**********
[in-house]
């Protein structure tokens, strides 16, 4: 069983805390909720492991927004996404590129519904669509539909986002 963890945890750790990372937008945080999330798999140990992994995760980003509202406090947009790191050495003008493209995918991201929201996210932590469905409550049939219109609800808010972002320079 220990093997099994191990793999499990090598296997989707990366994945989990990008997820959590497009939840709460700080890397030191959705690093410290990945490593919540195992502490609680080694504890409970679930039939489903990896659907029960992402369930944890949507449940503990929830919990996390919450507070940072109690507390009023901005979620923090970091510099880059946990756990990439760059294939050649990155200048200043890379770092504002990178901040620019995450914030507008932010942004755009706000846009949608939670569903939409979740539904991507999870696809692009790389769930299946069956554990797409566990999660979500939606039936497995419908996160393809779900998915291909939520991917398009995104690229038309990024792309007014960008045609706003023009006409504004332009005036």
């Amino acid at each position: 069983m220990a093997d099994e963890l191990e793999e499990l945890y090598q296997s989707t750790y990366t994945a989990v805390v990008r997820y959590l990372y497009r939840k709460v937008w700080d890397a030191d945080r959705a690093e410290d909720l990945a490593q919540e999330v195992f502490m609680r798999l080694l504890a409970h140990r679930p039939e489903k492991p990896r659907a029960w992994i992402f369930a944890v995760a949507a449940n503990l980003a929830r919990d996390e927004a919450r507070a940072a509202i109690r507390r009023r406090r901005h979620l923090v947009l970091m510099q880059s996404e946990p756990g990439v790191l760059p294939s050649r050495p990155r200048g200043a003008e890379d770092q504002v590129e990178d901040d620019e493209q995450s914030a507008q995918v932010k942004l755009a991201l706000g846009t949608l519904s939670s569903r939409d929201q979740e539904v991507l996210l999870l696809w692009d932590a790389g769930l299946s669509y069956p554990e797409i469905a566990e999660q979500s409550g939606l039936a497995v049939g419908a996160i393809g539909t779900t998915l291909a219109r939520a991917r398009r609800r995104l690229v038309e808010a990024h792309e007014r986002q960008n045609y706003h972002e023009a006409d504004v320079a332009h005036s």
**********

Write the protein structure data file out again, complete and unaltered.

[in-house]
């Protein structure tokens, strides 16, 4: 069983805390909720492991927004996404590129519904669509539909986002 963890945890750790990372937008945080999330798999140990992994995760980003509202406090947009790191050495003008493209995918991201929201996210932590469905409550049939219109609800808010972002320079 220990093997099994191990793999499990090598296997989707990366994945989990990008997820959590497009939840709460700080890397030191959705690093410290990945490593919540195992502490609680080694504890409970679930039939489903990896659907029960992402369930944890949507449940503990929830919990996390919450507070940072109690507390009023901005979620923090970091510099880059946990756990990439760059294939050649990155200048200043890379770092504002990178901040620019995450914030507008932010942004755009706000846009949608939670569903939409979740539904991507999870696809692009790389769930299946069956554990797409566990999660979500939606039936497995419908996160393809779900998915291909939520991917398009995104690229038309990024792309007014960008045609706003023009006409504004332009005036």
């Amino acid at each position: 069983m220990a093997d099994e963890l191990e793999e499990l945890y090598q296997s989707t750790y990366t994945a989990v805390v990008r997820y959590l990372y497009r939840k709460v937008w700080d890397a030191d945080r959705a690093e410290d909720l990945a490593q919540e999330v195992f502490m609680r798999l080694l504890a409970h140990r679930p039939e489903k492991p990896r659907a029960w992994i992402f369930a944890v995760a949507a449940n503990l980003a929830r919990d996390e927004a919450r507070a940072a509202i109690r507390r009023r406090r901005h979620l923090v947009l970091m510099q880059s996404e946990p756990g990439v790191l760059p294939s050649r050495p990155r200048g200043a003008e890379d770092q504002v590129e990178d901040d620019e493209q995450s914030a507008q995918v932010k942004l755009a991201l706000g846009t949608l519904s939670s569903r939409d929201q979740e539904v991507l996210l999870l696809w692009d932590a790389g769930l299946s669509y069956p554990e797409i469905a566990e999660q979500s409550g939606l039936a497995v049939g419908a996160i393809g539909t779900t998915l291909a219109r939520a991917r398009r609800r995104l690229v038309e808010a990024h792309e007014r986002q960008n045609y706003h972002e023009a006409d504004v320079a332009h005036s």